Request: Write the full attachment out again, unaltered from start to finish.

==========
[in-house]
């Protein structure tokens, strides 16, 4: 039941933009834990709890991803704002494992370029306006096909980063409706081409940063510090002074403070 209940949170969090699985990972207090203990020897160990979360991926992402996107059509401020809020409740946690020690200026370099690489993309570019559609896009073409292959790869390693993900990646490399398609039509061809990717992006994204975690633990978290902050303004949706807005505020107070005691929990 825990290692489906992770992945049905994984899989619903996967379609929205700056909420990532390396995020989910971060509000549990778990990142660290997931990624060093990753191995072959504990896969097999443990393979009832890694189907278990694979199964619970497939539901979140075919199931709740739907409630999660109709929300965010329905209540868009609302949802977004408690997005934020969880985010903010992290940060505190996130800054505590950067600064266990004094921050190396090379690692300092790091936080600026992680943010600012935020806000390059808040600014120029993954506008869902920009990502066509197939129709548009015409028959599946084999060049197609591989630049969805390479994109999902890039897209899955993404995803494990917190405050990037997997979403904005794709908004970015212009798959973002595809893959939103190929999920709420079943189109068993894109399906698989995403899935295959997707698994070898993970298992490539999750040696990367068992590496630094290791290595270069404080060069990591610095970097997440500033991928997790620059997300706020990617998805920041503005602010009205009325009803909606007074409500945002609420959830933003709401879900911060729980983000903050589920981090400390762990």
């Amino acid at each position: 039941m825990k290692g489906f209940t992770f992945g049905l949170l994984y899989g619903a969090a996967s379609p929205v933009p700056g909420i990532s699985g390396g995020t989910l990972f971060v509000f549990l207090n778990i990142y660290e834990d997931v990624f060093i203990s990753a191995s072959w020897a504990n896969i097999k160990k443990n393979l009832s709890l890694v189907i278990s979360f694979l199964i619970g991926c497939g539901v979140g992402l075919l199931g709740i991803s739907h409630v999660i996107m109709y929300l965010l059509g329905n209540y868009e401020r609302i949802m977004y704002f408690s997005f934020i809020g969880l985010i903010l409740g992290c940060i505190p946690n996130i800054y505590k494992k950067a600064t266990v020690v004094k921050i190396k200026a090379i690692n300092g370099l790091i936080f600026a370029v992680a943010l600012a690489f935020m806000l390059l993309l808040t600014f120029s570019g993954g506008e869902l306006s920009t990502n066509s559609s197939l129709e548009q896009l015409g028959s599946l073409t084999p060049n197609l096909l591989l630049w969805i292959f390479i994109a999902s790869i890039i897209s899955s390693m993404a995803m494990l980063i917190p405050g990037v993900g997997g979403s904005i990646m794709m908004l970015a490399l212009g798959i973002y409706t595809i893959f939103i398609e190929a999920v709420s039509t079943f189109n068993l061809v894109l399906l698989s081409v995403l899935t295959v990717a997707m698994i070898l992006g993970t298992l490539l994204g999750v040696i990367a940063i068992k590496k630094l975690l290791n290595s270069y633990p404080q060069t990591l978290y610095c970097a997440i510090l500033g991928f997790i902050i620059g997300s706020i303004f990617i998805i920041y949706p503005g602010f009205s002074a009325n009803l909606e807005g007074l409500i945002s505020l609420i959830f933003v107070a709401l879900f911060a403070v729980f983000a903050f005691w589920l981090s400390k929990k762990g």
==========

[in-house]
């Protein structure tokens, strides 16, 4: 039941933009834990709890991803704002494992370029306006096909980063409706081409940063510090002074403070 209940949170969090699985990972207090203990020897160990979360991926992402996107059509401020809020409740946690020690200026370099690489993309570019559609896009073409292959790869390693993900990646490399398609039509061809990717992006994204975690633990978290902050303004949706807005505020107070005691929990 825990290692489906992770992945049905994984899989619903996967379609929205700056909420990532390396995020989910971060509000549990778990990142660290997931990624060093990753191995072959504990896969097999443990393979009832890694189907278990694979199964619970497939539901979140075919199931709740739907409630999660109709929300965010329905209540868009609302949802977004408690997005934020969880985010903010992290940060505190996130800054505590950067600064266990004094921050190396090379690692300092790091936080600026992680943010600012935020806000390059808040600014120029993954506008869902920009990502066509197939129709548009015409028959599946084999060049197609591989630049969805390479994109999902890039897209899955993404995803494990917190405050990037997997979403904005794709908004970015212009798959973002595809893959939103190929999920709420079943189109068993894109399906698989995403899935295959997707698994070898993970298992490539999750040696990367068992590496630094290791290595270069404080060069990591610095970097997440500033991928997790620059997300706020990617998805920041503005602010009205009325009803909606007074409500945002609420959830933003709401879900911060729980983000903050589920981090400390762990």
């Amino acid at each position: 039941m825990k290692g489906f209940t992770f992945g049905l949170l994984y899989g619903a969090a996967s379609p929205v933009p700056g909420i990532s699985g390396g995020t989910l990972f971060v509000f549990l207090n778990i990142y660290e834990d997931v990624f060093i203990s990753a191995s072959w020897a504990n896969i097999k160990k443990n393979l009832s709890l890694v189907i278990s979360f694979l199964i619970g991926c497939g539901v979140g992402l075919l199931g709740i991803s739907h409630v999660i996107m109709y929300l965010l059509g329905n209540y868009e401020r609302i949802m977004y704002f408690s997005f934020i809020g969880l985010i903010l409740g992290c940060i505190p946690n996130i800054y505590k494992k950067a600064t266990v020690v004094k921050i190396k200026a090379i690692n300092g370099l790091i936080f600026a370029v992680a943010l600012a690489f935020m806000l390059l993309l808040t600014f120029s570019g993954g506008e869902l306006s920009t990502n066509s559609s197939l129709e548009q896009l015409g028959s599946l073409t084999p060049n197609l096909l591989l630049w969805i292959f390479i994109a999902s790869i890039i897209s899955s390693m993404a995803m494990l980063i917190p405050g990037v993900g997997g979403s904005i990646m794709m908004l970015a490399l212009g798959i973002y409706t595809i893959f939103i398609e190929a999920v709420s039509t079943f189109n068993l061809v894109l399906l698989s081409v995403l899935t295959v990717a997707m698994i070898l992006g993970t298992l490539l994204g999750v040696i990367a940063i068992k590496k630094l975690l290791n290595s270069y633990p404080q060069t990591l978290y610095c970097a997440i510090l500033g991928f997790i902050i620059g997300s706020i303004f990617i998805i920041y949706p503005g602010f009205s002074a009325n009803l909606e807005g007074l409500i945002s505020l609420i959830f933003v107070a709401l879900f911060a403070v729980f983000a903050f005691w589920l981090s400390k929990k762990g």